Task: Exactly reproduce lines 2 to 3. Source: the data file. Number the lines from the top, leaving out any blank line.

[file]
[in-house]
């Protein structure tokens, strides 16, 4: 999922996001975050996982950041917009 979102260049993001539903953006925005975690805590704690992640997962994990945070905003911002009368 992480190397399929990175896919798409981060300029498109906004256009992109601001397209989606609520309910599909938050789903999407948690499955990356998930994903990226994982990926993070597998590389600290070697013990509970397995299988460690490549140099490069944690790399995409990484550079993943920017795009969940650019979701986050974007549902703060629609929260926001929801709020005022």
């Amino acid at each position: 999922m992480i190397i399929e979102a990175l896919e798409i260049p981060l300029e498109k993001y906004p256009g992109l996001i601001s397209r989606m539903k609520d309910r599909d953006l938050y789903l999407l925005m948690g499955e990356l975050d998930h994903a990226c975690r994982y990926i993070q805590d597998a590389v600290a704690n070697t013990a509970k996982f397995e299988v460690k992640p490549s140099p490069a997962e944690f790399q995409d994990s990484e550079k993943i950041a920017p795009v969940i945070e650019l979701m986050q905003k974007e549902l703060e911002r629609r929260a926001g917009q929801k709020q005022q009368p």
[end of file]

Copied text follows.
């Protein structure tokens, strides 16, 4: 999922996001975050996982950041917009 979102260049993001539903953006925005975690805590704690992640997962994990945070905003911002009368 992480190397399929990175896919798409981060300029498109906004256009992109601001397209989606609520309910599909938050789903999407948690499955990356998930994903990226994982990926993070597998590389600290070697013990509970397995299988460690490549140099490069944690790399995409990484550079993943920017795009969940650019979701986050974007549902703060629609929260926001929801709020005022």
């Amino acid at each position: 999922m992480i190397i399929e979102a990175l896919e798409i260049p981060l300029e498109k993001y906004p256009g992109l996001i601001s397209r989606m539903k609520d309910r599909d953006l938050y789903l999407l925005m948690g499955e990356l975050d998930h994903a990226c975690r994982y990926i993070q805590d597998a590389v600290a704690n070697t013990a509970k996982f397995e299988v460690k992640p490549s140099p490069a997962e944690f790399q995409d994990s990484e550079k993943i950041a920017p795009v969940i945070e650019l979701m986050q905003k974007e549902l703060e911002r629609r929260a926001g917009q929801k709020q005022q009368p």